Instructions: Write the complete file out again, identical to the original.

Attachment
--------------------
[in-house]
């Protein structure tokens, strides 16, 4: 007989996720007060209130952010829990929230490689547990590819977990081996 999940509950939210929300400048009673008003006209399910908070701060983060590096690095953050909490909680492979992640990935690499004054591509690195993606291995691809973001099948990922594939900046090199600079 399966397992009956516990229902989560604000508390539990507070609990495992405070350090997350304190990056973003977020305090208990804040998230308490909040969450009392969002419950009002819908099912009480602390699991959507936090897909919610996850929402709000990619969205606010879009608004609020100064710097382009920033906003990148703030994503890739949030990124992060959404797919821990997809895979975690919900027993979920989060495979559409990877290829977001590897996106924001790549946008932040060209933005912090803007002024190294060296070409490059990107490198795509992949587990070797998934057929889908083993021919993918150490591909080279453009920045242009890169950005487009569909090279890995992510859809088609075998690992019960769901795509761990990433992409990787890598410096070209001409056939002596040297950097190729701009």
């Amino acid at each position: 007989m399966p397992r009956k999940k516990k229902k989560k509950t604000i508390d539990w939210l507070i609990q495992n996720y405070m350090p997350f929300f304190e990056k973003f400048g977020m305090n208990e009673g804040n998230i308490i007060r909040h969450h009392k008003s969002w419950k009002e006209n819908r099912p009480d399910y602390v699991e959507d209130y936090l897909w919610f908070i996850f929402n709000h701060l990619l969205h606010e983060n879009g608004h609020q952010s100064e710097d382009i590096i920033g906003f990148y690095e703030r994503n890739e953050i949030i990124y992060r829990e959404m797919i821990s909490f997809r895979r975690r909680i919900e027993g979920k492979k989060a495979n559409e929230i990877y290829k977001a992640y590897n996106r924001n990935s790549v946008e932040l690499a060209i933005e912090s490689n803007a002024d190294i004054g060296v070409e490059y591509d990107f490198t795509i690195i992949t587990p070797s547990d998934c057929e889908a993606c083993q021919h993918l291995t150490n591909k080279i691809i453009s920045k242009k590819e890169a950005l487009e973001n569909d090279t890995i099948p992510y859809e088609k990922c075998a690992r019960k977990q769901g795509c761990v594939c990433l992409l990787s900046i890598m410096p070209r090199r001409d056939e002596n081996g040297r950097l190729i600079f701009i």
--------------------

[in-house]
């Protein structure tokens, strides 16, 4: 007989996720007060209130952010829990929230490689547990590819977990081996 999940509950939210929300400048009673008003006209399910908070701060983060590096690095953050909490909680492979992640990935690499004054591509690195993606291995691809973001099948990922594939900046090199600079 399966397992009956516990229902989560604000508390539990507070609990495992405070350090997350304190990056973003977020305090208990804040998230308490909040969450009392969002419950009002819908099912009480602390699991959507936090897909919610996850929402709000990619969205606010879009608004609020100064710097382009920033906003990148703030994503890739949030990124992060959404797919821990997809895979975690919900027993979920989060495979559409990877290829977001590897996106924001790549946008932040060209933005912090803007002024190294060296070409490059990107490198795509992949587990070797998934057929889908083993021919993918150490591909080279453009920045242009890169950005487009569909090279890995992510859809088609075998690992019960769901795509761990990433992409990787890598410096070209001409056939002596040297950097190729701009």
């Amino acid at each position: 007989m399966p397992r009956k999940k516990k229902k989560k509950t604000i508390d539990w939210l507070i609990q495992n996720y405070m350090p997350f929300f304190e990056k973003f400048g977020m305090n208990e009673g804040n998230i308490i007060r909040h969450h009392k008003s969002w419950k009002e006209n819908r099912p009480d399910y602390v699991e959507d209130y936090l897909w919610f908070i996850f929402n709000h701060l990619l969205h606010e983060n879009g608004h609020q952010s100064e710097d382009i590096i920033g906003f990148y690095e703030r994503n890739e953050i949030i990124y992060r829990e959404m797919i821990s909490f997809r895979r975690r909680i919900e027993g979920k492979k989060a495979n559409e929230i990877y290829k977001a992640y590897n996106r924001n990935s790549v946008e932040l690499a060209i933005e912090s490689n803007a002024d190294i004054g060296v070409e490059y591509d990107f490198t795509i690195i992949t587990p070797s547990d998934c057929e889908a993606c083993q021919h993918l291995t150490n591909k080279i691809i453009s920045k242009k590819e890169a950005l487009e973001n569909d090279t890995i099948p992510y859809e088609k990922c075998a690992r019960k977990q769901g795509c761990v594939c990433l992409l990787s900046i890598m410096p070209r090199r001409d056939e002596n081996g040297r950097l190729i600079f701009i």